Jonathan Caouette on Walk Away Renee | Interview
The Tarnation director calls us back.
When I first spoke with Jonathan Caouette, the documentary filmmaker behind 2003’s Tarnation and its new sorta-sequel Walk Away Renee, the interview lasted all of 30 seconds. On the phone from his home in New York, Caouette had just begun to field my first question—about the structure of his latest movie—when he stopped and politely excused himself from the conversation. The director would later claim to have been fighting a fever; the publicist simply explained that Walk Away Renee is “a really emotional film for him to talk about.”
The filmmaker called me back later that afternoon and we had a long, engaging chat about the new movie—a conversation my digital recording device failed to capture. Had the universe conspired against our interview? A day later, I’m able to get Caouette back on the phone. Our half-hour dialogue unfolds like a strange do-over, expanding on and reiterating many of the points raised in our previous, unrecorded discussion. Perhaps it’s the ideal circumstance in which to talk about Walk Away Renee, which similarly broaches new territory while reframing events depicted in its predecessor.
“I felt a need to rehash aspects of Tarnation,” Caouette admits. His breakout doc applied avant-garde editing techniques to the director’s troubled life story, as well as the hardships faced by his mother, Renee Leblanc, who has grappled with mental illness ever since receiving daily shock-therapy treatments in her youth. The more narratively linear Walk Away Renee picks up with Caouette relocating his mother from a Houston assisted-living facility to a closer institution in New York. The film has changed dramatically since its “work in progress” 2011 premiere in Critics’ Week, one of Cannes’s parallel festivals. “We were painting ourselves into a structural prison,” Caouette says of the original editing scheme, which would have seen the “story” unfold in reverse, à la Memento.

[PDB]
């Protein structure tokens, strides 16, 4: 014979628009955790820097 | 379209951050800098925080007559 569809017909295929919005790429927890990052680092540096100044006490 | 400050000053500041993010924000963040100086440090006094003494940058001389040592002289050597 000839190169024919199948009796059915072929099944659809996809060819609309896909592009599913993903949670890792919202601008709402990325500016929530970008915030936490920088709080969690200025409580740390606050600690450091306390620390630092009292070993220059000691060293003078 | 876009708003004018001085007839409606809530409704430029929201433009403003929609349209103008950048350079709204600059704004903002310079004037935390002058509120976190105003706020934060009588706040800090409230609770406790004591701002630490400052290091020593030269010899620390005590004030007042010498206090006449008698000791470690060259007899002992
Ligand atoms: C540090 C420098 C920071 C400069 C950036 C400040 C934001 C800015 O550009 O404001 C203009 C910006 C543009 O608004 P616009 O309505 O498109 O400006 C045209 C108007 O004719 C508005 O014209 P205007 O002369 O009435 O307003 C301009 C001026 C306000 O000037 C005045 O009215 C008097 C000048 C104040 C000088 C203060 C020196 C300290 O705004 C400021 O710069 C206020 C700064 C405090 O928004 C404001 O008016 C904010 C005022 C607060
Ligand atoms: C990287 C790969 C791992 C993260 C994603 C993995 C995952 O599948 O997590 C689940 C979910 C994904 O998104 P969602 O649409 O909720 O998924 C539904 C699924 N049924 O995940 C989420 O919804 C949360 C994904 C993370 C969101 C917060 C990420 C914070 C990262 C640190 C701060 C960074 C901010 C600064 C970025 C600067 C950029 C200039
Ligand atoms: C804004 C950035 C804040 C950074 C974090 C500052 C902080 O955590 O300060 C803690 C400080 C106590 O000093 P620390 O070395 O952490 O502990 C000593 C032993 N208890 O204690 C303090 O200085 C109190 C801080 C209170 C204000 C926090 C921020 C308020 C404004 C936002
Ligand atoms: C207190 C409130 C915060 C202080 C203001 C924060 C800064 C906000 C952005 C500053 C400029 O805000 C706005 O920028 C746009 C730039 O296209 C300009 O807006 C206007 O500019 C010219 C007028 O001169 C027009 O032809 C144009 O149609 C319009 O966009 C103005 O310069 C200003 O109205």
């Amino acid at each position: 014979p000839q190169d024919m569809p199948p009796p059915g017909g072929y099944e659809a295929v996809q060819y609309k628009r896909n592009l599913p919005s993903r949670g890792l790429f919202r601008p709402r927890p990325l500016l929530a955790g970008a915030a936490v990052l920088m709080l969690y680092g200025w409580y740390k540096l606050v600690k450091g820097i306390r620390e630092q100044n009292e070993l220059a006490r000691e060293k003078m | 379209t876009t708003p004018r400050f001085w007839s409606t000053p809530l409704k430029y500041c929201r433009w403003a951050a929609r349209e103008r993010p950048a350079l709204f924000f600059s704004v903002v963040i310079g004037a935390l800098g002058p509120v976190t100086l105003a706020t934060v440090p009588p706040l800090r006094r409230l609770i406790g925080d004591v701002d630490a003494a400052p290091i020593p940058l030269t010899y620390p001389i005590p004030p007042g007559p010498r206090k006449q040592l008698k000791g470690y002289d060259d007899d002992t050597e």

Unlike Tarnation, which was constructed from decades of home movies, Walk Away Renee was mostly shot during an isolated time frame. Two separate camera crews accompanied Jonathan and Renee on their road trip; I ask if their presence compromised the film’s vérité qualities. “I think once the camera’s on anyone there’s an aspect of reality that’s violated,” Caouette says. “I’m particularly guilty of performing for the camera. I can’t actually stand to see myself in this film.” And his mother? “I think there’s so much going on with her that the last thing she would think about is playing to the camera.”
Caouette remains adamant that Renee—who now lives in an apartment in New York—was mentally capable of consenting to such intimate material being made public. “She loves that her story’s out there,” he says. “She loves talking about her past and trying to make sense of her life. It just happens that her son is a filmmaker, so it works out.”
That said, this may be the last time the director puts the magnifying glass on his family. For a taste of where he may go next, look to a trippy, late-film dream sequence—a vaguely sci-fi detour that was once woven into the movie’s narrative. “There was this whole fictitious device about a faux-religious cult named the Cloudbusters,” Caouette says, noting that Harmony Korine and his wife were in talks to play the group’s leaders. I get the impression it would take at least five more conversations to untangle that concept.
Walk Away Renee can be streamed at sundancenow.com.